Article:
Soybeans lower on early strong harvest numbers

Market News

Soybeans lower on early strong harvest numbers

On Monday, soybeans closed lower, and corn and wheat closed mixed.

Soybeans continued losses on Monday after lower overnight trading amid harvest pressure as U.S. growers continue to get their crops out at a faster than normal pace. Nearby contracts saw initial gains before falling ahead of midday. Thoughts of a modestly better than expected harvest could help fuel continued lower moves in the soy complex. Favorable South American weather is also putting downward pressure on the soy complex. Weekly export inspections improved with weekly crop progress expected to be steady amid an ahead of average harvest pace. Chinese demand continues to be a question mark moving forward which is adding potential volatility into the market. Concerns of increased production by competitors could cause traders to be bearish on U.S. beans for the near-term. USDA says 16 percent of the crop was in the bin at the start of last week, ahead of the prior five-year average of 13 percent for this time of the year.

Corn closed mixed to lower on Monday as it continues to watch harvest progress. The crop traded weaker overnight heading into Monday but leveled off as early, slightly higher, movement become mixed by the close. Harvest continues to pick up but is still mostly leading to sideways movement. But scattered shows across much of the Eastern Cornbelt is causing some harvest delays. Forecasts show chances of continued rain East of the Mississippi River as this week develops. Favorable weather for South American planting, especially in Brazil, is adding downward pressure into the corn market as traders’ expectations for corn production by the competitor rise. Ethanol margins are expected to struggle in the short-term with lower-than-normal seasonal demand for fuel from drivers which is also adding downward pressure into the corn market.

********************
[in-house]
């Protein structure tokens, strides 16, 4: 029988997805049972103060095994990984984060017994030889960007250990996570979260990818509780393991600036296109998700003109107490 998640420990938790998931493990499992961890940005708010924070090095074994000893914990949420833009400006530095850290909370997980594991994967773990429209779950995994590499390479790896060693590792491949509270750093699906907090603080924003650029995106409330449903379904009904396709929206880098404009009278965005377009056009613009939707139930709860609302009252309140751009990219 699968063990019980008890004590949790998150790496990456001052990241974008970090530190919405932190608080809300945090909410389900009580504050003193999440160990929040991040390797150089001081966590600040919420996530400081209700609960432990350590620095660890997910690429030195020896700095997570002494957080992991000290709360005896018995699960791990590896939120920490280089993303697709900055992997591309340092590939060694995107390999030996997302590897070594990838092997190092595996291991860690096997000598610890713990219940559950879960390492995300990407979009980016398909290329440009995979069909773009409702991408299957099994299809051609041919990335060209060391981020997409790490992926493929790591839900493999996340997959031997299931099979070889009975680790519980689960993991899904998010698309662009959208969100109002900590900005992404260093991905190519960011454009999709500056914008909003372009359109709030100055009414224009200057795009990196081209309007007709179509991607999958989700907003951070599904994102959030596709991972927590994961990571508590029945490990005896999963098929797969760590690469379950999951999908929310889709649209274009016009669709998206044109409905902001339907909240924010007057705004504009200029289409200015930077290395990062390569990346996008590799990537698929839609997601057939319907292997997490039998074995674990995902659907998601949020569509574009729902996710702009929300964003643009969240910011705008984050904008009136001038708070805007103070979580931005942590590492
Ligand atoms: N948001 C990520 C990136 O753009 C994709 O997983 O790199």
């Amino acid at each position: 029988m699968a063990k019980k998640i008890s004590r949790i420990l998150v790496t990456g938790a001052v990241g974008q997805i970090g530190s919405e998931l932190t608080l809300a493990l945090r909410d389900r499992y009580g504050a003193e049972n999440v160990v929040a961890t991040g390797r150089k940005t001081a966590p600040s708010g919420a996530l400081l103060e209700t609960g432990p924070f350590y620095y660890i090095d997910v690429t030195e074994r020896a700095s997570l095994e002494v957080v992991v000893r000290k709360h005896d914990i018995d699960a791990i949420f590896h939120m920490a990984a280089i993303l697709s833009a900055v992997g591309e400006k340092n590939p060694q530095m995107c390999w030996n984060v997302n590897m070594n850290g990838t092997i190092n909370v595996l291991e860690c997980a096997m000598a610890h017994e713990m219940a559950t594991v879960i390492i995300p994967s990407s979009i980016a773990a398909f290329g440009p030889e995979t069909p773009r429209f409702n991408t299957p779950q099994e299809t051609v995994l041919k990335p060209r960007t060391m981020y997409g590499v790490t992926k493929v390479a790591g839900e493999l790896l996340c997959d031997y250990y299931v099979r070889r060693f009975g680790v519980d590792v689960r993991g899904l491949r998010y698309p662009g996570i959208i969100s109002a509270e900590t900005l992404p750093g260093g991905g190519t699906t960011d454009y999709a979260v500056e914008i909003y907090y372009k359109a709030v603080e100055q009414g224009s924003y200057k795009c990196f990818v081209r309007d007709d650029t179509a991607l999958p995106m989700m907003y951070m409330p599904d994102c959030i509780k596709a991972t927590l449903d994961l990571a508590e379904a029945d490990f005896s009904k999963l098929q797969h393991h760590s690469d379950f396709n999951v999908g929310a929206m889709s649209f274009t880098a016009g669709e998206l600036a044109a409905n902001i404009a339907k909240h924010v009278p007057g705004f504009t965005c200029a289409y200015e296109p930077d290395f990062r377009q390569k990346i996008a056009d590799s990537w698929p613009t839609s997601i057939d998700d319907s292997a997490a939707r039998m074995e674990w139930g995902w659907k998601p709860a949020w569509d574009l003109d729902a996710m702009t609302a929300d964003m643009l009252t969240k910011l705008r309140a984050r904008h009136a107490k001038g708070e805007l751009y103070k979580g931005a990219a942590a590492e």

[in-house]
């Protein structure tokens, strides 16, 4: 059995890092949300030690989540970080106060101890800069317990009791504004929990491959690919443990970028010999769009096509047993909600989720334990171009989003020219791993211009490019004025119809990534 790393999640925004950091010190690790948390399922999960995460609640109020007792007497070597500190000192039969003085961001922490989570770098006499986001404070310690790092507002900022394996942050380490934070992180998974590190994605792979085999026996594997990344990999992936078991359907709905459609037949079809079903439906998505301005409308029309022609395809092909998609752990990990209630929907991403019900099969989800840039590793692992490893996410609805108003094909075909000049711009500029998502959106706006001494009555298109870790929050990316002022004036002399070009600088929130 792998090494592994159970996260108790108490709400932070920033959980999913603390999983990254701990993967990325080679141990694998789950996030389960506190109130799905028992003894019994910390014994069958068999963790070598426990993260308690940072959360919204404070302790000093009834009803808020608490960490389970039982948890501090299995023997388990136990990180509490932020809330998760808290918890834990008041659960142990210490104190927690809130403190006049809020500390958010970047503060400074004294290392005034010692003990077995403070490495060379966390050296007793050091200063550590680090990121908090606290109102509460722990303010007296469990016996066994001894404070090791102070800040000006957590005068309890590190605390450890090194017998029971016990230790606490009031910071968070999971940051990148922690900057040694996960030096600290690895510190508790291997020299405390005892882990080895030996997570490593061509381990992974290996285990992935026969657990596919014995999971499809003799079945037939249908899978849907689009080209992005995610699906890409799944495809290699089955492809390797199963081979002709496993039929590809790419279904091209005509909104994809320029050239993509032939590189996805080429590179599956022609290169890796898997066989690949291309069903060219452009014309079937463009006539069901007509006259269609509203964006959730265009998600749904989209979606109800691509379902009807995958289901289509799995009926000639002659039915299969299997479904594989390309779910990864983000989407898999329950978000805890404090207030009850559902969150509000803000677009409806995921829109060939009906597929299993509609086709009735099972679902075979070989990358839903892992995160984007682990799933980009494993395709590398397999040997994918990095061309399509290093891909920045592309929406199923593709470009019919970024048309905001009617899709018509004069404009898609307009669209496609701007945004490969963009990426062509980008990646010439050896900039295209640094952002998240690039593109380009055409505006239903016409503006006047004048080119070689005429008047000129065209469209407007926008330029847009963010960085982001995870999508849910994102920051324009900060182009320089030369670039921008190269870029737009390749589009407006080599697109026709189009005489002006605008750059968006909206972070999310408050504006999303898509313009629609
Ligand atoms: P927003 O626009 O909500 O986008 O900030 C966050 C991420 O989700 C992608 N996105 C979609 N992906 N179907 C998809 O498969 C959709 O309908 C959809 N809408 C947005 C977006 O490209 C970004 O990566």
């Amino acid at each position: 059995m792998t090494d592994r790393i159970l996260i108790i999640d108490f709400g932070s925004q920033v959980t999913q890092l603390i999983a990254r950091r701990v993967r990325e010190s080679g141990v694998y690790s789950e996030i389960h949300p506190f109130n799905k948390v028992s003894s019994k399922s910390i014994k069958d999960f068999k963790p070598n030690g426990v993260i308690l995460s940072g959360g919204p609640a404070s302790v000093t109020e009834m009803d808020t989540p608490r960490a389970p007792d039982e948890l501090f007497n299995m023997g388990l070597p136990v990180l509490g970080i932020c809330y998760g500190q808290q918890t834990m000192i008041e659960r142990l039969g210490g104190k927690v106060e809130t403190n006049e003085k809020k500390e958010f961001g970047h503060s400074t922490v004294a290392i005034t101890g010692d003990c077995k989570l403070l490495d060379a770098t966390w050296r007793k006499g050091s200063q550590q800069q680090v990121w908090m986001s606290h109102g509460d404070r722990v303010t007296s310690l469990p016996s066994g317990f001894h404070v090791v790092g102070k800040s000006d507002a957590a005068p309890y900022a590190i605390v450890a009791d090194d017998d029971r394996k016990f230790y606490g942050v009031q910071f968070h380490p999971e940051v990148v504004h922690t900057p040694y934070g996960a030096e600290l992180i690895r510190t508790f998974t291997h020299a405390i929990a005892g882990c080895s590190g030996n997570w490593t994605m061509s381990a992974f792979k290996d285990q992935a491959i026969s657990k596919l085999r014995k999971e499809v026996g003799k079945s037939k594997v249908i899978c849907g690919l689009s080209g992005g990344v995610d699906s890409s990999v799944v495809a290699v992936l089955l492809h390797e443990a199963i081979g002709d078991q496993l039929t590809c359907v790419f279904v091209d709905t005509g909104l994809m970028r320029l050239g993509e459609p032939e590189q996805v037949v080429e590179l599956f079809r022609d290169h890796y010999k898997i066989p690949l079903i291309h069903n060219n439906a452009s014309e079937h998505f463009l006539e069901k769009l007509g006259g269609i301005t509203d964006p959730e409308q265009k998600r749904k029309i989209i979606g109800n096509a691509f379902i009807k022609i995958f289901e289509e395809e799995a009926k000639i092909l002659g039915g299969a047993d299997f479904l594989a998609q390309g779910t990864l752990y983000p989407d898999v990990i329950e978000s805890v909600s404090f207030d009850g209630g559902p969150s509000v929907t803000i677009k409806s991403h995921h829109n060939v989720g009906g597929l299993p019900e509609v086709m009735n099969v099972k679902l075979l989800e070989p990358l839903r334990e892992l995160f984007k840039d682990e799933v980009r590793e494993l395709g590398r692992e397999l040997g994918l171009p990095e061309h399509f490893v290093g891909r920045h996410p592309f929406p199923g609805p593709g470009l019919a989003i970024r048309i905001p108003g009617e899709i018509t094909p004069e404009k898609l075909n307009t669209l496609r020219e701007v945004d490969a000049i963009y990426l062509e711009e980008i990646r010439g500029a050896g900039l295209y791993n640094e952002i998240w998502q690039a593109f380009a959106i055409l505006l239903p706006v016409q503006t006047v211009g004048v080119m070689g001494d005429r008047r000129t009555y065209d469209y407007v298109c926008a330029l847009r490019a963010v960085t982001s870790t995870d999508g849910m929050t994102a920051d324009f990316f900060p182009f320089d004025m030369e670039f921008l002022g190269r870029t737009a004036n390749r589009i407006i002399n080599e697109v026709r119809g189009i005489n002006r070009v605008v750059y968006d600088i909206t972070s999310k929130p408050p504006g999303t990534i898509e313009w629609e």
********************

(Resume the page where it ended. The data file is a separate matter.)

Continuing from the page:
Wheat closed mixed for the day as upward movement from total wheat stocks in several key wheat states is leveling off. Last week, USDA said North Dakota, South Dakota, Minnesota, and Montana had the smallest wheat stocks for this time of the year since 1961 which caused large gains in the wheat complex. That’s still adding bullish support in the market as U.S. wheat supplies are expected to remain tight throughout the winter months. Other key wheat growing countries like Russia and Argentina are dry, needing rain to boost the expected production of their wheat crops. Continued dry weather in those and other areas could re-establish an upward push in the market. The value of the dollar has backed off of its highs but remains at the upper end of its range which is making U.S. grain more expensive on global level causing some prices to drop.